David’s first son (and Anne’s brother) was the infamous Sir James Wedderburn Webster Wedderburn, notorious for gambling, running around with Byron, and living up to his reputation as a rake and a fool. Once he depleted his inheritance, he decided to sue the partners of his father’s business, for he believed they had cheated him of his fair share. Archibald joined with James on behalf of his wife Anne. This case tore the family apart. The saying goes that even now members of one side are prepared to be called out by the other side.

The second court case was about the inheritance of Brigton. Archibald’s nephew (brother Robert’s son), William, had taken a common law wife, Ellen Rigge who lived in London. They eventually married in 1863. When he died (in 1869), leaving several children, Ellen claimed the property on their behalf. This claim was contested by Archibald, probably for the sake of his son, William, who had been named as executor and legatee by his cousin, William. This case is known as Douglas vs Douglas.

Archibald attempted to argue that Robert’s son William had surrendered his rights to the property because he had lived much of his time in England. From the judgement, William’s relationship with Ellen Rigge had not been tolerated by the family, and this is probably why he did not spend much time in Scotland. The judgement, which was handed down in 1871, went in favour of William and Ellen Rigge’s children, so Archibald and his son William (Eliza’s brother) had to forfeit any claim on the house.

Elizabeth (Eliza) had already departed for Australia in 1849 on the Fortitude with four children from her first marriage and a baby from her second. Her first husband Alexander Hill had died when he was thirty-three. Her second husband, Alexander Black, from St Andrews, was four years younger than her.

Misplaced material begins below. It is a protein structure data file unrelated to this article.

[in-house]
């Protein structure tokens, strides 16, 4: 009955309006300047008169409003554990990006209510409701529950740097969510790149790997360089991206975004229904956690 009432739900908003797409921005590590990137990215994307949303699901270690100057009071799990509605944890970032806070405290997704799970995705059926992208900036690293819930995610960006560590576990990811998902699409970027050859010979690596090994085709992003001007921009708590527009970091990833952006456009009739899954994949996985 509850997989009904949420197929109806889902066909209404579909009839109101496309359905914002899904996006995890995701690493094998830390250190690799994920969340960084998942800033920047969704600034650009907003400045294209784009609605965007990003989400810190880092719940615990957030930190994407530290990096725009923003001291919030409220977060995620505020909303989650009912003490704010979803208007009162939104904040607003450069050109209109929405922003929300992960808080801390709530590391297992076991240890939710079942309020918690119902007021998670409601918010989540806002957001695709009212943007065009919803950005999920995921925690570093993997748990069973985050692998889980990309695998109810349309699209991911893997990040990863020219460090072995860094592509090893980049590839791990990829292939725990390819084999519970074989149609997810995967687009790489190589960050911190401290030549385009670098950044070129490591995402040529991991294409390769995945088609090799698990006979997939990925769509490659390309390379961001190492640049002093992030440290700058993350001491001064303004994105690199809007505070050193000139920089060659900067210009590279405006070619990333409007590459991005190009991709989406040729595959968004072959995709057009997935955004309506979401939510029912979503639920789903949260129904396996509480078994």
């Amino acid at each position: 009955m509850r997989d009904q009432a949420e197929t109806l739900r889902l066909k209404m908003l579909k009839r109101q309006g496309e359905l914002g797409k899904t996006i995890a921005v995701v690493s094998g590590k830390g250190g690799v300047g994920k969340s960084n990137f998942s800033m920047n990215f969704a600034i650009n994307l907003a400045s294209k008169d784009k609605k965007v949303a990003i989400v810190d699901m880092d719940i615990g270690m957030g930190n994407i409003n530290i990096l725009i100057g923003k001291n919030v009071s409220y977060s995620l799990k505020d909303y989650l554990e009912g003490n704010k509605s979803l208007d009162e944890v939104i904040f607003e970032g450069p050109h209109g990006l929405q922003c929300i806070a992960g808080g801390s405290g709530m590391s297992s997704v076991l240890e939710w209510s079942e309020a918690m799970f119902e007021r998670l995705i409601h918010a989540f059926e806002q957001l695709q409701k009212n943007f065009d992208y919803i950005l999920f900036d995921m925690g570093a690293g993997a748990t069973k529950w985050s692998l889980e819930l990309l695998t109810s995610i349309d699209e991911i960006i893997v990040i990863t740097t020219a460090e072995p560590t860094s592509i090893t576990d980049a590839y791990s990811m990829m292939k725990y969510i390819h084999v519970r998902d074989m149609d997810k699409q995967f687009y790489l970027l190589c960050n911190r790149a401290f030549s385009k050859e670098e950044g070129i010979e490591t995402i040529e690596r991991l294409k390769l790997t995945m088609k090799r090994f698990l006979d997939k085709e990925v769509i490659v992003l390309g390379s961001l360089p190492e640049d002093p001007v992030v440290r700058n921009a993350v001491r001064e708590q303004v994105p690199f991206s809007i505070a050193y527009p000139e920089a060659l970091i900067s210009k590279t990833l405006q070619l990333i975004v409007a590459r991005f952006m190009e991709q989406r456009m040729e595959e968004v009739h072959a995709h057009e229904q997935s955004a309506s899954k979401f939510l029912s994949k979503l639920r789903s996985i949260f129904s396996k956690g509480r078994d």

Archibald’s son William (1816–1875), Eliza’s brother, was in the 14th Regiment of Foot from 1834–1858 and ended up as a Lieutenant Colonel, having served in the Crimea (1854-55). He may have been stationed in Jamaica and Ireland, as well. I don’t know if he married.

Archibald did not last long after the final judgement on Douglas vs Douglas. He went to live with his youngest daughter Mary and her husband James Cox in Wales. He was buried at St Brynach’s Church, Llandfrynach, Brecon, Wales. The headstone with cross is dedicated “To the memory of Archibald Murray Douglas Captain HM 52nd Regiment Youngest son of William Douglas esquire of Brigton in the county of Forfar NB who died at Ty Mawr in this parish the 6th Feb 1872, aged 82. He’s outlived Eliza by six years.

Kindly contributed by Jo Robertson



Sources for this article include:

• Oxfordshire Light Infantry Chronicle, 1906, pp.187-9
• The Wedderburn book
• John Stewart, Byron and the Websters, McFarland, 2008.
• Douglas vs Douglas
• Reports of Cases in Chancery, Argued and Determined in the Rolls Court During the Time of Lord Langdale, Master of the Rolls [1836-1839]

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Last modified: Friday, 17 May 2024